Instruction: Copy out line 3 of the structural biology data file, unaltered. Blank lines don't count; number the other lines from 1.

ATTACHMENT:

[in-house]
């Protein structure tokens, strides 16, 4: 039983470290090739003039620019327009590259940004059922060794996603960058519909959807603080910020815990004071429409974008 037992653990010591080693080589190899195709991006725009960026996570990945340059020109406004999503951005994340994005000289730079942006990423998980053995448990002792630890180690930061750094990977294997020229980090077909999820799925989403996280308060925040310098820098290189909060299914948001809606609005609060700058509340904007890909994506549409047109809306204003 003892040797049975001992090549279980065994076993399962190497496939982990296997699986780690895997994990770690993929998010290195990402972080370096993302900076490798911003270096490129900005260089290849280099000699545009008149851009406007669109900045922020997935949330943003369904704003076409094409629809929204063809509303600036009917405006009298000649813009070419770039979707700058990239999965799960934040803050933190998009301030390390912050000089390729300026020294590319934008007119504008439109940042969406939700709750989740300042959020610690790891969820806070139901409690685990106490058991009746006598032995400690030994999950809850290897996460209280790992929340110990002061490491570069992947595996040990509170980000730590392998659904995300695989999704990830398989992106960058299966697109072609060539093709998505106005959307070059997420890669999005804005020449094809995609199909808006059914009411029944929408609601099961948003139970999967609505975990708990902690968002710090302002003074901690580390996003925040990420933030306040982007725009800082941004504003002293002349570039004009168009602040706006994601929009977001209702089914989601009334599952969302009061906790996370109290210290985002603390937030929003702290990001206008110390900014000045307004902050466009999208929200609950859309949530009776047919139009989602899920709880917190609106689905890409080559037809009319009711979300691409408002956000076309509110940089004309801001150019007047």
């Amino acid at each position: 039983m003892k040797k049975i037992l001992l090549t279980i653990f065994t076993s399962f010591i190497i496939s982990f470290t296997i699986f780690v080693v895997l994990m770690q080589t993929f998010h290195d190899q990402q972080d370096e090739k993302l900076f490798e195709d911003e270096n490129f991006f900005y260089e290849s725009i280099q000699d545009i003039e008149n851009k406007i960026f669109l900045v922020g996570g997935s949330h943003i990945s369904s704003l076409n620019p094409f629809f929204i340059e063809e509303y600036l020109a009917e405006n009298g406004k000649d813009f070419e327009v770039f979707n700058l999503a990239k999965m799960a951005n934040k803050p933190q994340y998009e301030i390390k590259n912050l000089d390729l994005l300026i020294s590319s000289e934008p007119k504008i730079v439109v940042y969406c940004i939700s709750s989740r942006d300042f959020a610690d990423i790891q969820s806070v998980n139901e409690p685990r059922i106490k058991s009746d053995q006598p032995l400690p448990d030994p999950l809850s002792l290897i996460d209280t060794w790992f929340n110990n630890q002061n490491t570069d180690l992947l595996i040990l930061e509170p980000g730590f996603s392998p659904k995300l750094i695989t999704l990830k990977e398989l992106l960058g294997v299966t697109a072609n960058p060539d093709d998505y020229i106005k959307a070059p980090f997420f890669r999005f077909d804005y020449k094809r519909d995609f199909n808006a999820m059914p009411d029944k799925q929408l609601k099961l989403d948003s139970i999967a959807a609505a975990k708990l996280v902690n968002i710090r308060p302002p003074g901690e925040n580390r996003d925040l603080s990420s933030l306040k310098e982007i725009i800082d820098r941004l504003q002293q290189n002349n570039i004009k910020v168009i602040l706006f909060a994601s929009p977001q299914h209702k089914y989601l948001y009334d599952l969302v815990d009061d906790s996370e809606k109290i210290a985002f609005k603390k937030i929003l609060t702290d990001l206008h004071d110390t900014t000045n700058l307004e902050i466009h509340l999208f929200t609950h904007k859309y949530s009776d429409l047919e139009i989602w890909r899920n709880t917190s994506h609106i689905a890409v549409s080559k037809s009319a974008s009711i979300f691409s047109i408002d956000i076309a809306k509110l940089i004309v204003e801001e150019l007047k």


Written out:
């Amino acid at each position: 039983m003892k040797k049975i037992l001992l090549t279980i653990f065994t076993s399962f010591i190497i496939s982990f470290t296997i699986f780690v080693v895997l994990m770690q080589t993929f998010h290195d190899q990402q972080d370096e090739k993302l900076f490798e195709d911003e270096n490129f991006f900005y260089e290849s725009i280099q000699d545009i003039e008149n851009k406007i960026f669109l900045v922020g996570g997935s949330h943003i990945s369904s704003l076409n620019p094409f629809f929204i340059e063809e509303y600036l020109a009917e405006n009298g406004k000649d813009f070419e327009v770039f979707n700058l999503a990239k999965m799960a951005n934040k803050p933190q994340y998009e301030i390390k590259n912050l000089d390729l994005l300026i020294s590319s000289e934008p007119k504008i730079v439109v940042y969406c940004i939700s709750s989740r942006d300042f959020a610690d990423i790891q969820s806070v998980n139901e409690p685990r059922i106490k058991s009746d053995q006598p032995l400690p448990d030994p999950l809850s002792l290897i996460d209280t060794w790992f929340n110990n630890q002061n490491t570069d180690l992947l595996i040990l930061e509170p980000g730590f996603s392998p659904k995300l750094i695989t999704l990830k990977e398989l992106l960058g294997v299966t697109a072609n960058p060539d093709d998505y020229i106005k959307a070059p980090f997420f890669r999005f077909d804005y020449k094809r519909d995609f199909n808006a999820m059914p009411d029944k799925q929408l609601k099961l989403d948003s139970i999967a959807a609505a975990k708990l996280v902690n968002i710090r308060p302002p003074g901690e925040n580390r996003d925040l603080s990420s933030l306040k310098e982007i725009i800082d820098r941004l504003q002293q290189n002349n570039i004009k910020v168009i602040l706006f909060a994601s929009p977001q299914h209702k089914y989601l948001y009334d599952l969302v815990d009061d906790s996370e809606k109290i210290a985002f609005k603390k937030i929003l609060t702290d990001l206008h004071d110390t900014t000045n700058l307004e902050i466009h509340l999208f929200t609950h904007k859309y949530s009776d429409l047919e139009i989602w890909r899920n709880t917190s994506h609106i689905a890409v549409s080559k037809s009319a974008s009711i979300f691409s047109i408002d956000i076309a809306k509110l940089i004309v204003e801001e150019l007047k």